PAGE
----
Hobson City marker

An historic marker in a mini park in Hobson City. Barbara Boyd is advancing a bill that would preserve the existence of any municipality incorporated under the Code of Alabama 1896 that still exists, even if there are errors in its articles of incorporation.  (Photo by Trent Penny/The Anniston Star) 

“A peculiar situation exists.”

That’s what a reporter for The Anniston Star wrote about Hobson City in the summer of 1919, four words that couldn’t have been more on point. The all-black municipality was in its 20th year and its plight had only worsened — constantly low on revenue, it also faced a transformative question:

Was Hobson City indeed a city?

Ninety-nine years later, Alabama Rep. Barbara Boyd, D-Anniston, is trying to answer that question once and for all. Her bill in the state Legislature, which has already passed the state House, would guarantee city status to any municipality formed under the Code of Alabama of 1896 “without regard to any possible irregularity in its incorporation and without regard to any attempt to abolish the municipality.”

Without question, this is a peculiar situation that, as The Star’s Tim Lockette reported Tuesday, exists because of a fascinating mixture of turn-of-the-century politics, post-Reconstruction life for black Alabamians and Southern viewpoints on race. Boyd will provide Hobson City an invaluable service if she can shepherd her bill through the Alabama Statehouse.

The short version of a lengthy story begins in 1899, when Hobson City split from Oxford and became Alabama’s first black-run municipality. It wasn’t a popular move. State lawmakers tried to force Hobson City to reunite with Oxford in 1903, only to be thwarted by the state Supreme Court. Six years later, in 1909, Hobson City lost its charter when Gov. B.B. Comer signed legislation backed by a Calhoun County state representative, who, according to The New York Times, had found “that the government (In Hobson City) had been unwise.”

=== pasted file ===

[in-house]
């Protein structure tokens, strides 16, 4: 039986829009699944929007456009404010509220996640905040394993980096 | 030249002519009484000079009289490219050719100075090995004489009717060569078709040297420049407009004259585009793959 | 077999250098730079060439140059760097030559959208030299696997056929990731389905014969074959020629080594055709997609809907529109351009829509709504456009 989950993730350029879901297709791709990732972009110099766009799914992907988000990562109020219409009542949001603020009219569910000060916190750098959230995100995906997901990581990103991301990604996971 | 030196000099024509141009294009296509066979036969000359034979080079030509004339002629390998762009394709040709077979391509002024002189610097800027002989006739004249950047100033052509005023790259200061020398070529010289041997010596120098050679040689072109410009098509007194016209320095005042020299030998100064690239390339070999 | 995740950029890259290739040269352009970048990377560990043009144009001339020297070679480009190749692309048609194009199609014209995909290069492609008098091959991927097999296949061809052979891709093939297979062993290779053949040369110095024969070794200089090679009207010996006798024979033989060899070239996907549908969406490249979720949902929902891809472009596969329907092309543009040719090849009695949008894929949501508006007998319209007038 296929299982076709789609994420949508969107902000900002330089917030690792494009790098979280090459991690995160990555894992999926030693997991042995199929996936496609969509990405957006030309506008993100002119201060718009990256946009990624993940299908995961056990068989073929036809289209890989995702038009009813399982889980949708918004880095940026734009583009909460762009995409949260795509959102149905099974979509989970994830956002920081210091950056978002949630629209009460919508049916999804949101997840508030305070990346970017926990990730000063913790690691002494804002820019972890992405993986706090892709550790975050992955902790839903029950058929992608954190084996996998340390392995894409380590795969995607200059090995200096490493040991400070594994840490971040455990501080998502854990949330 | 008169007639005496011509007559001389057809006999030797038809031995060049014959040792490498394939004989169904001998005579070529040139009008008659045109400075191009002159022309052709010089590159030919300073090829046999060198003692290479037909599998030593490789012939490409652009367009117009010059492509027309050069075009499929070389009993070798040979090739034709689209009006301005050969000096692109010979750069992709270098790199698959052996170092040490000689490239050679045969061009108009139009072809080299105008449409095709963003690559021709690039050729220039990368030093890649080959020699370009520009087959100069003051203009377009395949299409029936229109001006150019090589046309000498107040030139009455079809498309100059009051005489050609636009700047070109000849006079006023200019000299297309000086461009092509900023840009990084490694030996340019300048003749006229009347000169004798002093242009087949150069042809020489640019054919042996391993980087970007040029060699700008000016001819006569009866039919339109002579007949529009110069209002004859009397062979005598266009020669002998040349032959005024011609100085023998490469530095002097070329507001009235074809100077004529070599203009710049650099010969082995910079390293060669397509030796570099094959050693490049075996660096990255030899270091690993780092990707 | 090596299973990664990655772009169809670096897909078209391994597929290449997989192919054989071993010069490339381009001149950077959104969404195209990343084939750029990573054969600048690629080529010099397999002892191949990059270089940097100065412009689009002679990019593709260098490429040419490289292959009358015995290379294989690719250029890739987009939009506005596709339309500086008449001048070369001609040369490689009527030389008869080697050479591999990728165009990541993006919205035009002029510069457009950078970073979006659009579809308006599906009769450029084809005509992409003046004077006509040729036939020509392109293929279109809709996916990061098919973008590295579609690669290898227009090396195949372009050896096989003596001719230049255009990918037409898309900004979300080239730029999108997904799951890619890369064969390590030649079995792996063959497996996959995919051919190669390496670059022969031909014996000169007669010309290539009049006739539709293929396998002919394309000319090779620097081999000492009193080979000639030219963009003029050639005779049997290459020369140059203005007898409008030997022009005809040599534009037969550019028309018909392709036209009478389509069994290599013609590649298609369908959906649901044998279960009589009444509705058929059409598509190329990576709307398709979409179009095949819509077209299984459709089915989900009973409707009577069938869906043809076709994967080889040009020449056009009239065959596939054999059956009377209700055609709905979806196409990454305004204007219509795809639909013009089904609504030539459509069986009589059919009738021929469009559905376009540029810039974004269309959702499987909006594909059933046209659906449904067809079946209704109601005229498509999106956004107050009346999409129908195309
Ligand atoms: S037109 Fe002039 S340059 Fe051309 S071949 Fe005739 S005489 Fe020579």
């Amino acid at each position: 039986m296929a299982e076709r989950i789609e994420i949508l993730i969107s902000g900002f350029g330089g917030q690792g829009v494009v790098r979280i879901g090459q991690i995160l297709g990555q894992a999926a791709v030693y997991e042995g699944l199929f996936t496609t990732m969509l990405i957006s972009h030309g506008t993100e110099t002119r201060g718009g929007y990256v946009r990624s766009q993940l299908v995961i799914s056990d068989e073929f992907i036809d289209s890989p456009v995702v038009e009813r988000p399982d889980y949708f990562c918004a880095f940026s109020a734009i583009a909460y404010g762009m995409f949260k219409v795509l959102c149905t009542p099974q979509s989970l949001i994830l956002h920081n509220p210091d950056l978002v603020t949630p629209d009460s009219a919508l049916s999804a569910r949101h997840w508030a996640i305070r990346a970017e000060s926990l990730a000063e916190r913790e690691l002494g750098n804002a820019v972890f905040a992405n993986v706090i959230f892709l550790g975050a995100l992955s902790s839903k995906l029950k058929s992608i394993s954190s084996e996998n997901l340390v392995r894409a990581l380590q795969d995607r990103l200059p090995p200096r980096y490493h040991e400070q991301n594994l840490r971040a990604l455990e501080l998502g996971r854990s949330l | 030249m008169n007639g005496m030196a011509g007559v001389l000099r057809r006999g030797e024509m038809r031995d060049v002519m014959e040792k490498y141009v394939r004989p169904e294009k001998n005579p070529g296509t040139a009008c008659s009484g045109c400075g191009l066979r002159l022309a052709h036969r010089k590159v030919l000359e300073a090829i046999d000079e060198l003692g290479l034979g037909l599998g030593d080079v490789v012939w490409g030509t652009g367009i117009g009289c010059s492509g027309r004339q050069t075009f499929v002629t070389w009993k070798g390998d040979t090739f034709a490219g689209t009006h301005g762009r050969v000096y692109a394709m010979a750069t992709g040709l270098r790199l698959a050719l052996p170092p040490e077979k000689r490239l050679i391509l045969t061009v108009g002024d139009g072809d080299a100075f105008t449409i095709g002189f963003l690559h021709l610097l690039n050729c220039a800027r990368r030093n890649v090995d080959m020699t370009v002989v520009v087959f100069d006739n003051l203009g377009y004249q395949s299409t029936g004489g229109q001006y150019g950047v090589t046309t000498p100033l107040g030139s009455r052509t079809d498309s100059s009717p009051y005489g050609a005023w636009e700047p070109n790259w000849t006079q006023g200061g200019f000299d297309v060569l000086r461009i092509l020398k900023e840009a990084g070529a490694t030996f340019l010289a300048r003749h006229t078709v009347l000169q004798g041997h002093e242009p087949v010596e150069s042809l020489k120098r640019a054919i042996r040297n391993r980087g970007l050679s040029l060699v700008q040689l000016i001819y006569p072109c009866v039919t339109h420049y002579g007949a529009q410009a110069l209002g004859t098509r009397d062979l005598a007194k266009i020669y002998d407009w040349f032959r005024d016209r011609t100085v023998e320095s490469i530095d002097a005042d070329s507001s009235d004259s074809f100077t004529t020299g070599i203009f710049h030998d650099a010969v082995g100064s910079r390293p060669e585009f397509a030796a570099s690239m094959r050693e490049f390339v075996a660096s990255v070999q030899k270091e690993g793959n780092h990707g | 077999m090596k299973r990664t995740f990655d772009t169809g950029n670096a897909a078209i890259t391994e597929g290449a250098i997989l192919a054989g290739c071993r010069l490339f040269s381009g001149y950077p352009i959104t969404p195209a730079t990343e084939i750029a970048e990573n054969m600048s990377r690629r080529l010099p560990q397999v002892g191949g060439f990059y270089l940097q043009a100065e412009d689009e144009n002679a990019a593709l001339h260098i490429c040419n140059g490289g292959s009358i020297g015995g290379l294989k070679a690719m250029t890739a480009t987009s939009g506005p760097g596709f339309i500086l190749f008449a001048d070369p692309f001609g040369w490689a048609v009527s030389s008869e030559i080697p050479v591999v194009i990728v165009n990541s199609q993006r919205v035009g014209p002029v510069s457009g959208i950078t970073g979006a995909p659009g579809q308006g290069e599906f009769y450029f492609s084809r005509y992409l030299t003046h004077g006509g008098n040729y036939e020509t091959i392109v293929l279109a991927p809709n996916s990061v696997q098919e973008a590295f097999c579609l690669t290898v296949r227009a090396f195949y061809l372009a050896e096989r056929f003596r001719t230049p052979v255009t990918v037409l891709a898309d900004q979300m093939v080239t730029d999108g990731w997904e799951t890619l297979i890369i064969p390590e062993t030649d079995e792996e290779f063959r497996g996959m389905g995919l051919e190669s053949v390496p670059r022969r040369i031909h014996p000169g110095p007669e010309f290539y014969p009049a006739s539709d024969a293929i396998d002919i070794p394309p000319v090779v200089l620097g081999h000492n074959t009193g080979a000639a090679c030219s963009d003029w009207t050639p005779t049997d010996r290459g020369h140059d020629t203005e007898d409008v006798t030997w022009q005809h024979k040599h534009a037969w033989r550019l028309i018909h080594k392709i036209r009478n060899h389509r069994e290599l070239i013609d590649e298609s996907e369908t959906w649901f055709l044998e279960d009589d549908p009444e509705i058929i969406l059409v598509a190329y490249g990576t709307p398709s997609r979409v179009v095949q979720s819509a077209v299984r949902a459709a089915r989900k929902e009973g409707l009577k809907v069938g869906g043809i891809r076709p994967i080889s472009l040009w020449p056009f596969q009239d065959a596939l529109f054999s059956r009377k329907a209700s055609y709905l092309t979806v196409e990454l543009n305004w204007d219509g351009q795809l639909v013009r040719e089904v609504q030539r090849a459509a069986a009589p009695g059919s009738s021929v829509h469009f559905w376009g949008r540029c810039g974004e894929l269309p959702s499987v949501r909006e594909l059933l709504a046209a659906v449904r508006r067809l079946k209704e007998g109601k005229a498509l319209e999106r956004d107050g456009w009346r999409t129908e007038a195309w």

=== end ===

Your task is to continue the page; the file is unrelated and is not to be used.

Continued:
In 1919, Hobson City didn’t have a charter and authorities claimed the town didn’t have enough qualified electors to meet state requirements on incorporation. It also had withstood Oxford’s repeated attempts to get Hobson City’s legal standing abolished through legislation. That summer, Hobson City’s mayor fled to Ohio after getting death threats and the town’s government “went to pieces,” The Star wrote, which caused the residents who lived there to ask Anniston to take them in. The City Council said no.

In the decades since, Hobson City has apparently existed as a town without legal standing — a fact nearly lost through time. Mayor Alberta McCrory and Boyd both say the town’s lack of proof of incorporation has stymied business opportunities and threatened its existence, hence the need for Boyd’s bill.

Despite its constant fiscal problems and small size, Hobson City is an Alabama gem and historical site that shouldn’t dissolve because of a long-passed political quirk. Let’s assume Boyd’s persistence will end Hobson City’s peculiar situation now and forever.